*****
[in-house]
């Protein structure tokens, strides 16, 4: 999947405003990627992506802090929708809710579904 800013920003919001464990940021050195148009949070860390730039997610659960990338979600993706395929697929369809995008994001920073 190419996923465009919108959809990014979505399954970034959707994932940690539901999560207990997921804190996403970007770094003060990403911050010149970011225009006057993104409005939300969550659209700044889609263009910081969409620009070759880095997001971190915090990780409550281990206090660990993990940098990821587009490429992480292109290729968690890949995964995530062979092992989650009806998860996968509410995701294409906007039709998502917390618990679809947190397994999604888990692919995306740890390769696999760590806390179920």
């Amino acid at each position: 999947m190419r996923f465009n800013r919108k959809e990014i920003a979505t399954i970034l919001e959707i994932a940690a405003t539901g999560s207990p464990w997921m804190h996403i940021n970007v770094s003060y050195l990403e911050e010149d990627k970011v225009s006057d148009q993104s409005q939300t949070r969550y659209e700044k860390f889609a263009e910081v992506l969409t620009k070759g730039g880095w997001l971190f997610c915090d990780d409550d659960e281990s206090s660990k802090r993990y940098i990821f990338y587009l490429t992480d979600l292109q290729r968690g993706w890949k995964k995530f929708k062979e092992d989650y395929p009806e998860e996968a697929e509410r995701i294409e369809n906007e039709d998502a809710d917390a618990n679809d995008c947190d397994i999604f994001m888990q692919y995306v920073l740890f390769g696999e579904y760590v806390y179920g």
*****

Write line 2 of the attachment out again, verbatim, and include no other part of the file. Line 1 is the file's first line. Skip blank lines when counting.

């Protein structure tokens, strides 16, 4: 999947405003990627992506802090929708809710579904 800013920003919001464990940021050195148009949070860390730039997610659960990338979600993706395929697929369809995008994001920073 190419996923465009919108959809990014979505399954970034959707994932940690539901999560207990997921804190996403970007770094003060990403911050010149970011225009006057993104409005939300969550659209700044889609263009910081969409620009070759880095997001971190915090990780409550281990206090660990993990940098990821587009490429992480292109290729968690890949995964995530062979092992989650009806998860996968509410995701294409906007039709998502917390618990679809947190397994999604888990692919995306740890390769696999760590806390179920």